Publishing their findings in the journal Nature Scientific Reports, the team led by Newcastle University found that the most severe disease of honey bees, caused by the Varroa mite, increased as climate temperatures increased but were reduced during heavy rainfall and wind.
Data collected from visits to over 300,000 honey bee colonies highlighted how the prevalence of six important honey bee diseases interacted in different ways with rainfall, temperature and wind.
The researchers found that the risk of a colony contracting European Foul Brood (EFB) increased with the amount of rainfall experienced. However, American Foul Brood (AFB) and Chronic Bee Paralysis were unaffected by weather, suggesting that other factors are driving those diseases. Varroosis (infection of Varroa mites) was the disease most affected by weather showing an increase in the risk due to temperature and a decrease because of rain and wind. Chalkbrood and Sacbrood both had reduced risk with increased amounts of wind.
Study lead, PhD student Ben Rowland, from Newcastle University’s School of Natural and Environmental Sciences, said: “Our analysis clearly shows that the risk of a colony contracting one of the diseases we examined is influenced by the weather conditions experienced by that colony. Our work highlights some interesting contrasts; for example, rainfall can drive one disease to become more common whilst another will become rarer.”
Professor Giles Budge, who leads the Modelling Evidence and Policy Group at Newcastle University and was a senior author on the paper, said: “We have long known that weather can influence the ability of honey bees to leave the hive and forage for food, but to better understand how our climate can influence honey bee disease is fascinating! This new knowledge will help us predict how honey bee disease might be influenced by future climate change.”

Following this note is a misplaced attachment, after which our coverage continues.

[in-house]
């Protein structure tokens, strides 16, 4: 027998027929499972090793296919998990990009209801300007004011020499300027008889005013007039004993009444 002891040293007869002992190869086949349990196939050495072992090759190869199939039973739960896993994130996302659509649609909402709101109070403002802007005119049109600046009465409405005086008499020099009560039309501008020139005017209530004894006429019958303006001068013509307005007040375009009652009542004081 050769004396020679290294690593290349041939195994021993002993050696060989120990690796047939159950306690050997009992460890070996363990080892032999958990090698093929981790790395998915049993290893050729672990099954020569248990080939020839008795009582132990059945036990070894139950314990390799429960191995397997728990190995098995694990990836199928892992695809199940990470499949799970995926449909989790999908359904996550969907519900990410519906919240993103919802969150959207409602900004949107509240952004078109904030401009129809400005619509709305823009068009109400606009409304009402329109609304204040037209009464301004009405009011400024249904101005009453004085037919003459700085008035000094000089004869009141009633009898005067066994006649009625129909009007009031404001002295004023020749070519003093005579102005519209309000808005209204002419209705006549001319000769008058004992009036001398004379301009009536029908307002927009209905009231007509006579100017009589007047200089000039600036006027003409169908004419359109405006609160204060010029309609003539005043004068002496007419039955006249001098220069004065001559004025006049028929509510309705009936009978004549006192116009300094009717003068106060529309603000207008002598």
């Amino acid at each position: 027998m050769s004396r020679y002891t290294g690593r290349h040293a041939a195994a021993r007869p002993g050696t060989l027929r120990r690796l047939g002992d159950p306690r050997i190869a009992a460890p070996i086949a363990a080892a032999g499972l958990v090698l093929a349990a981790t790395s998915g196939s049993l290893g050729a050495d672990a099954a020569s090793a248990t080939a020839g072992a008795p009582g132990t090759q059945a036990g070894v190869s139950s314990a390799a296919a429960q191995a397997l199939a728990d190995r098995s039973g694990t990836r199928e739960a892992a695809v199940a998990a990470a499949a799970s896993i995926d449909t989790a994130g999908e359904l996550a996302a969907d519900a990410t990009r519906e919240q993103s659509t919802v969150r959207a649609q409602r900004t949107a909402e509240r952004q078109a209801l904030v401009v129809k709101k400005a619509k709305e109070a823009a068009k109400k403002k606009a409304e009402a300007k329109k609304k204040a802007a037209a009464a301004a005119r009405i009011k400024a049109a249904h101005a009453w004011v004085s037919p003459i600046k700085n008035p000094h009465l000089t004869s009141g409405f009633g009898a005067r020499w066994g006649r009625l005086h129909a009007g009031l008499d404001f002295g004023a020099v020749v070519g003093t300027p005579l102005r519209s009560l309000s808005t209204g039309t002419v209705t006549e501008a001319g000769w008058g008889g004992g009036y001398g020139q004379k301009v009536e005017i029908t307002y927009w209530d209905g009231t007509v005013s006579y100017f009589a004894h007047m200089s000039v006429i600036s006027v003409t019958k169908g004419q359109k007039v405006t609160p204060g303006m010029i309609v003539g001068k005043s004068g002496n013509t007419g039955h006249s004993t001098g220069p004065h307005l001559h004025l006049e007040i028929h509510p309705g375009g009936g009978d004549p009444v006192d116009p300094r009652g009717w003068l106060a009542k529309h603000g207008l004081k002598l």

The study also investigated the effect of weather on disease hotspots. The South West of England was at increased risk of disease caused by Varroa mites. In addition, the team highlighted a hot spot for risk for the notifiable and damaging disease European foulbrood in an area comprising Powys, Shropshire, Herefordshire and Worcestershire.
This work is being completed with funding from Bee Disease Insurance Ltd and the BBSRC.
Identifying the climatic drivers of honey bee (Apis mellifera) disease in England and Wales
Ben Rowland, Steve P. Rushton, Mark D.F. Shirley, Mike A. Brown and Giles E. Budge
Nature Scientific Reports: www.nature.com/articles/s41598-021-01495-w DoI: 10.1038/s41598-021-01495-w